The Role of Hypnosis in Cancer Care
Purpose of Review
This paper reviews the current evidence-base for the use of hypnosis as an adjunct treatment for common cancer-related symptoms and side effects, including those experienced during treatment, as well as long-term and late effects. First, a general description and history of medical hypnosis in cancer care is provided, followed by a review of the latest evidence across a range of common symptoms.
The evidence suggests that hypnosis may help treat symptoms of nausea and vomiting in breast cancer patients, manage pain in a variety of contexts, and also reduce levels of anxiety and overall distress around surgical and medical procedures, both in children and adults. Emerging research shows promise for treating hot flashes in women with breast cancer.
The research in this area would benefit from assessing populations beyond women with breast cancer, including late-stage disease, using more rigorous study designs, following published reporting guidelines and better describing and standardizing interventions.
KeywordsHypnosis Cancer Breast cancer Nausea Vomiting Pain Anxiety Depression Quality of life Hot flashes Mind-body therapies Integrative oncology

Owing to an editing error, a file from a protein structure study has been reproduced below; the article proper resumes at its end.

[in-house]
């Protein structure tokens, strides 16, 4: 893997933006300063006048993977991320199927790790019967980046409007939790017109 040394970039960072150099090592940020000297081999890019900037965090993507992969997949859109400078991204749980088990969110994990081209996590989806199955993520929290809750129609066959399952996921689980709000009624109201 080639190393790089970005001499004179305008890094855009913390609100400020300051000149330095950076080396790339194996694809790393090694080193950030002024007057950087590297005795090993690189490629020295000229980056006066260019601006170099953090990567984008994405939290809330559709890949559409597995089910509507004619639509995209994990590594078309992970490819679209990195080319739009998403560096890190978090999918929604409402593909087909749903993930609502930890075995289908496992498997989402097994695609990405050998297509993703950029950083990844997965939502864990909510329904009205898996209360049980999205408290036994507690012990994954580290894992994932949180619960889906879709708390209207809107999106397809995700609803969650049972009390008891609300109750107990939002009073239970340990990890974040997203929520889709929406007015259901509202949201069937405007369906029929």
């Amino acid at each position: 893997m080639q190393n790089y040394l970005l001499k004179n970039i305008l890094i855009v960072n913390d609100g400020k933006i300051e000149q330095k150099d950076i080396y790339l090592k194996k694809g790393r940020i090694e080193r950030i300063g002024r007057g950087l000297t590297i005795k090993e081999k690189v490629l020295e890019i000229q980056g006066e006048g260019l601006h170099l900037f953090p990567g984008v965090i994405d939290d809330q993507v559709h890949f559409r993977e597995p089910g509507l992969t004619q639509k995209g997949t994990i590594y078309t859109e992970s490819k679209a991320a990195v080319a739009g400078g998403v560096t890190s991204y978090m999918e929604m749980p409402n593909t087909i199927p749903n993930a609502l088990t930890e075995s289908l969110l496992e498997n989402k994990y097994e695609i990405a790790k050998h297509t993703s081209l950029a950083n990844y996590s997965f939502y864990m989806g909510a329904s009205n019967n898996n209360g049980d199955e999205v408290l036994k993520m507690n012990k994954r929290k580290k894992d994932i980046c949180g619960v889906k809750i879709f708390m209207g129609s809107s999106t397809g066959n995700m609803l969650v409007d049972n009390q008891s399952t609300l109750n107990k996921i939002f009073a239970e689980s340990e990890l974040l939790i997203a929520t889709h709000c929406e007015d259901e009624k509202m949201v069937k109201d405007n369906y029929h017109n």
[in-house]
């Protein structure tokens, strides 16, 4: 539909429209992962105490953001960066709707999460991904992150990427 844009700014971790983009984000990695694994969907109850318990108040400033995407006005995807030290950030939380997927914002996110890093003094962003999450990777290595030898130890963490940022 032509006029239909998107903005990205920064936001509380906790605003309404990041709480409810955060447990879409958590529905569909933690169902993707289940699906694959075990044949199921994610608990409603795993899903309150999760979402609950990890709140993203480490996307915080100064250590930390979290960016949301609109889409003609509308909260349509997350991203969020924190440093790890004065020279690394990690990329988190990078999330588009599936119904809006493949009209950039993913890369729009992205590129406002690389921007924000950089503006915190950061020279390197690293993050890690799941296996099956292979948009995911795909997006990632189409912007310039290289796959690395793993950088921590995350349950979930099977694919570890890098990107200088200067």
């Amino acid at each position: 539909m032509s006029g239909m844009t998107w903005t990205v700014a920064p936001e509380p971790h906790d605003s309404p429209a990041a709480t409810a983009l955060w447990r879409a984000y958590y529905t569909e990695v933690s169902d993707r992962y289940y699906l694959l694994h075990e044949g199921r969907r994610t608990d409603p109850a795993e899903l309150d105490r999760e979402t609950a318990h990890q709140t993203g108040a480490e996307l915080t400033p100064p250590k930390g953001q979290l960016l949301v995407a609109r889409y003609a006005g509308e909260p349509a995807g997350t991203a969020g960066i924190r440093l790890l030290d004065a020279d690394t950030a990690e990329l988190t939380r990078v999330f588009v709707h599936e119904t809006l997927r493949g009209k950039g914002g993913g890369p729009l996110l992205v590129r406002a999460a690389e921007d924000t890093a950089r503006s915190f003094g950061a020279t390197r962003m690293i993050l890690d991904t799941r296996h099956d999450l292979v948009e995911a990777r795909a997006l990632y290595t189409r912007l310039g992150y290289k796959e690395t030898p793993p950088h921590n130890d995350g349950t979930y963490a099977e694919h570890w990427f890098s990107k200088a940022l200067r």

Dr. Carlson holds the Enbridge Research Chair in Psychosocial Oncology, co-funded by the Canadian Cancer Society Alberta/NWT Division and the Alberta Cancer Foundation, and a Canadian Institutes of Health Research (CIHR) Strategy for Patient-Oriented Research (SPOR) Innovative Clinical Trials Mentorship Chair which funds the TRACTION (Training in Research and Clinical Trials in Integrative Oncology) program. Dr. Subnis is supported by the Enbridge Research Chair in Psychosocial Oncology. Dr. Subnis, Kirsti Toivonen, Michelle Flynn, and Julie Deelmans are supported in part by the CIHR SPOR TRACTION program. Kirsti Toivonen receives funding from a Canadian Institutes of Health Research Doctoral Award and an Izaak Walton Killam Pre-Doctoral Scholarship. Michelle Flynn receives funding from a Canadian Institutes of Health Research Masters Award.
Compliance with Ethical Standards
Conflict of Interest
Linda E. Carlson, Kirsti Toivonen, Michelle Flynn, Julie Deleemans, Katherine-Anne Piedalue, Emma Tolsdorf, and Utkarsh Subnis declare they have no conflict of interest.
Human and Animal Rights and Informed Consent
This article does not contain any studies with human or animal subjects performed by any of the authors.
Papers of particular interest, published recently, have been highlighted as: • Of importance •• Of major importance
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